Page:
When you hear poetry, you can often hear a nice rhythmical sound. It is a little bit like the beat you hear in music.
Listen to this sound: i AM bic Iambic feet go: i AM i AM i AM i AM
Clap your hand to this sound, clapping on the heavy beat. This is called metre in poetry.
Clap your hand to the heavy beats in this line of poetry:
I SEE two SQUIRrels IN a TREE (There are four beats, or feet as we say in poetical language).
Try another line:
I THINK they're LOOKing DOWN at ME
There are four feet (beats) in each each line, and the first line rhymes with the second line.
Let's try another two lines:
I've SEEN a VERy LIVEly FROG,
A CHILD on SWING; aNOTHer DOG
So we actually have the first verse of a poem, and we say that the rhyming is aabb (that is, the first two lines rhyme and the second two rhyme). With four beats per line and with this rhyming scheme, it is called TETRAMETER.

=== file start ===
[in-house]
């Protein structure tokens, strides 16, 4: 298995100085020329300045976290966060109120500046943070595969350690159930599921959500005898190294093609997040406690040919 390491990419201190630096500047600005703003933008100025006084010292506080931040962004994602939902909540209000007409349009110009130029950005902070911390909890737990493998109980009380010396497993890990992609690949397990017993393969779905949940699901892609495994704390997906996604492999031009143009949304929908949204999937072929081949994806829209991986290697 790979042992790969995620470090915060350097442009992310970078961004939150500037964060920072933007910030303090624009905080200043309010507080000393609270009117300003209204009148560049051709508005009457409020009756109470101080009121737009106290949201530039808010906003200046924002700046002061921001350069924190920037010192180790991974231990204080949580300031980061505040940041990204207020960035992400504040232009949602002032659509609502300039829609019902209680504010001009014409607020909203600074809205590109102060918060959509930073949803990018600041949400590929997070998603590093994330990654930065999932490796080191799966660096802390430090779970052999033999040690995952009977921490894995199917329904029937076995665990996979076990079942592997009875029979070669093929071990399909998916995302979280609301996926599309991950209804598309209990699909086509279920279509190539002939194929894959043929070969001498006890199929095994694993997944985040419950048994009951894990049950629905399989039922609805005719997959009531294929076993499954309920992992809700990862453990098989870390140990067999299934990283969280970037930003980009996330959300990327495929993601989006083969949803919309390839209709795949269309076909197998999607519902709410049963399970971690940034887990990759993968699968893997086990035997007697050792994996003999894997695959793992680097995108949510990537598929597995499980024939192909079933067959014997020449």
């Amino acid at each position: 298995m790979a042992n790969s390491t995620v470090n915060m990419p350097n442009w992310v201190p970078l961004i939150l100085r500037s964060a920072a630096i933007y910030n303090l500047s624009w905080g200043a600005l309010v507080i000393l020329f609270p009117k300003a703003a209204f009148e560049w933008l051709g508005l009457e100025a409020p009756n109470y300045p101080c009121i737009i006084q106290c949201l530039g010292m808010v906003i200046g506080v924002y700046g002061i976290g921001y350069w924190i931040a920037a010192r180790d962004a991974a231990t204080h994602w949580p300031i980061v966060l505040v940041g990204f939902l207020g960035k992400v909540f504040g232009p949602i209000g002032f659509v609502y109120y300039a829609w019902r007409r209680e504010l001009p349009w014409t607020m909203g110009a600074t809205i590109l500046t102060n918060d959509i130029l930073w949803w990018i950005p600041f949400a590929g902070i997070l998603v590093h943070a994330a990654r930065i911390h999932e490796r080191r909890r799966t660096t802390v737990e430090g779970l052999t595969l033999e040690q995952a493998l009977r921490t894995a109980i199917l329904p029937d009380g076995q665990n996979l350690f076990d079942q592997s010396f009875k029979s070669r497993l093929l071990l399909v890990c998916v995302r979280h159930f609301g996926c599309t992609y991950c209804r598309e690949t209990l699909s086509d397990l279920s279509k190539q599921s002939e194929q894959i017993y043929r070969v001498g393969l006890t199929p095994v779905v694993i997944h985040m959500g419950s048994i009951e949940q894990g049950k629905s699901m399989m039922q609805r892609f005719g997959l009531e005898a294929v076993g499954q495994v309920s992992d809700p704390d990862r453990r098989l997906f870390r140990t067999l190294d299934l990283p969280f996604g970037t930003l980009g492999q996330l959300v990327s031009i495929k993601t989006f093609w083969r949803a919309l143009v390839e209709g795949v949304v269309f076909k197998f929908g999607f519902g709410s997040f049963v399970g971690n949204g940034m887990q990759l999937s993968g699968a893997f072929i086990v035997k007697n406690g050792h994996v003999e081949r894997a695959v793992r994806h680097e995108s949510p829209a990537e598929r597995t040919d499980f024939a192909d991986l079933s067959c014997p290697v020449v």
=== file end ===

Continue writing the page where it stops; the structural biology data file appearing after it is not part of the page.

Try writing some iambic lines with four beats per line yourself. I'll start you off:
My MOTHer's COMing TO our SCHOOL
Next TUESday I won't GO to WORK
The BUS came ROARing DOWN the ROAD
Two RABbits RAN aCROSS a FIELD
Notice that iambic meter has one light beat followed by a heavy one and the stresses on the words must be where they naturally occur in your speech. You mustn't change that. HOWEVER, I must emphasize that it is quite normal to start the poem on a heavy beat and also some verses, and for the last line to have a double short beat. This is for emphasis.
Now, in case you want some more help, please go here:
See these poems
(and many more):